April’s pilgrimage to Italy for the canonization of two popes resulted in too many memories and keepsakes to track, but I will cherish forever one that came in the mail several weeks after the fact.
Packing my bags the night of April 20, the last item on my checklist was “Old Bay.” As Chris Gunty
, my boss, explained, the seminarians from Baltimore at the Pontifical North American College in Rome appreciate that touch from home, one they use to season just about anything. Telling my wife, Mary, that I needed to run to the Food Lion to get a small can, she opened her spice drawer and said, “take ours,” an un-opened industrial-strength 14-ounce can. I wrapped it in some freezer bags, so that I didn’t smell like I was coming from a crab feast while in Assisi and the Sistine Chapel.
Seven days later, after only a handful of Baltimore pilgrims had made it into St. Peter’s Square April 27 to see John XXIII and John Paul II made saints, let alone receive holy Communion, we bussed to the NAC, for Mass celebrated by Archbishop William E. Lori. Afterward, I finally delivered the Old Bay to Deacon Joe Langan.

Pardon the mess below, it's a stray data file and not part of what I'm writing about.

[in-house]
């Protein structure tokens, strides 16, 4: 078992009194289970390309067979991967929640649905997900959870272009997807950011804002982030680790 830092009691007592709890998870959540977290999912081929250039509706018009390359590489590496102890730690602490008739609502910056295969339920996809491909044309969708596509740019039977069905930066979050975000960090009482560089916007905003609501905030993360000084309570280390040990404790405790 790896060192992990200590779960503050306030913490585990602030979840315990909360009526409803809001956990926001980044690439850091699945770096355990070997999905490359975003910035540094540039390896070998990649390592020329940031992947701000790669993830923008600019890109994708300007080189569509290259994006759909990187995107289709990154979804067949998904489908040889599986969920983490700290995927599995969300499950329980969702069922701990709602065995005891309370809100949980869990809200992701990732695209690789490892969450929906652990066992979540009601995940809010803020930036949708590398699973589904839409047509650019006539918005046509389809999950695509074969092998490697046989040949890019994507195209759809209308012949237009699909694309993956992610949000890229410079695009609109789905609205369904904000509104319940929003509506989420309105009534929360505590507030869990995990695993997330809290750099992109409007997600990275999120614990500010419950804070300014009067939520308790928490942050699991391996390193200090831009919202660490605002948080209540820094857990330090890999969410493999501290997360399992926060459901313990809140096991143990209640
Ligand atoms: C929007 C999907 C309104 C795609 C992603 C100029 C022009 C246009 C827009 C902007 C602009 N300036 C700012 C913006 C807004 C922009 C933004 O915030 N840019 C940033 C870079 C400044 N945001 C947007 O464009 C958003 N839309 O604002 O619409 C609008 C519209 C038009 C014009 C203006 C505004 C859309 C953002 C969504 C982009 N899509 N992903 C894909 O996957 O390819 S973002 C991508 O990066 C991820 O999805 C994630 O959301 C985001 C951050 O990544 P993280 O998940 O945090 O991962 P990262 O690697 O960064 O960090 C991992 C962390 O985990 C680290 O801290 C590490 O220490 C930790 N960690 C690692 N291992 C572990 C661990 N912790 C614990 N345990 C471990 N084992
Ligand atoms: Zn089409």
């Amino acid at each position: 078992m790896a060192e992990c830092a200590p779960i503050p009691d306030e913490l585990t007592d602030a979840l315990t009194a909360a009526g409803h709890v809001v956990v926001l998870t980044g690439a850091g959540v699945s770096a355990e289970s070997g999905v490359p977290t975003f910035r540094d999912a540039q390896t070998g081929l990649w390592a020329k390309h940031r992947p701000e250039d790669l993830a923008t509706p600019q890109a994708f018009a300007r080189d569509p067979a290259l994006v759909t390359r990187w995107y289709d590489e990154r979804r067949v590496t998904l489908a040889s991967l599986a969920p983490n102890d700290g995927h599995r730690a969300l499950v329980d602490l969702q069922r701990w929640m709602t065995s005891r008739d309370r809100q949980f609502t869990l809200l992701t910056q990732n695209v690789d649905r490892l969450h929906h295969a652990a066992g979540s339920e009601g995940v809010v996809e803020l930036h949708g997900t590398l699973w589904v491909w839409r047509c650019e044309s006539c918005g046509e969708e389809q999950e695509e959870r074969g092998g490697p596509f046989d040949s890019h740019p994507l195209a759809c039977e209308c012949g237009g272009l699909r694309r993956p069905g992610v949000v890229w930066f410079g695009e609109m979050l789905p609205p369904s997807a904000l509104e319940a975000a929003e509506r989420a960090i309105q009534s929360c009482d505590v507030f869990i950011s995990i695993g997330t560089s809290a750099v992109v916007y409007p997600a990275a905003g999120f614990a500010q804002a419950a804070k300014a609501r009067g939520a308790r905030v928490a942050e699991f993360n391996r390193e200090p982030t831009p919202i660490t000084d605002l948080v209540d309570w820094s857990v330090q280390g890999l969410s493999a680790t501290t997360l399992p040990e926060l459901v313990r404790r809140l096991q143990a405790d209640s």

He’s one of the five men who will be ordained priests
for the Archdiocese of Baltimore June 21. The young man has a lot on his plate, but he is already blessed with the pastoral touch. He penned a lovely thank you note, added the signatures of fellow NAC seminarians Michael Rubeling and Kevin Ewing, and had the awareness to send it “Mr. and Mrs. Paul McMullen.” That is cool. So is the return address on the envelope, which ends “Vatican City State Europe.”
The New York Times has had some interesting takes on penmanship
and written correspondence, and I remain a sucker for a hand-written letter. I still have the card Grammy Esther Larkin sent for my eighth birthday, in 1963. It’s not the oldest letter in that treasure chest of souvenirs, which includes one dated July 27, 1961, from my Uncle Glen. It was in response to correspondence I had sent him after a visit to Saugus, Mass., a letter likely encouraged by my Mom.
Thank you, Mom.
Thank you, Deacon Joe. You are going to be a great priest.
June 16, 2014 02:15
By Paul McMullen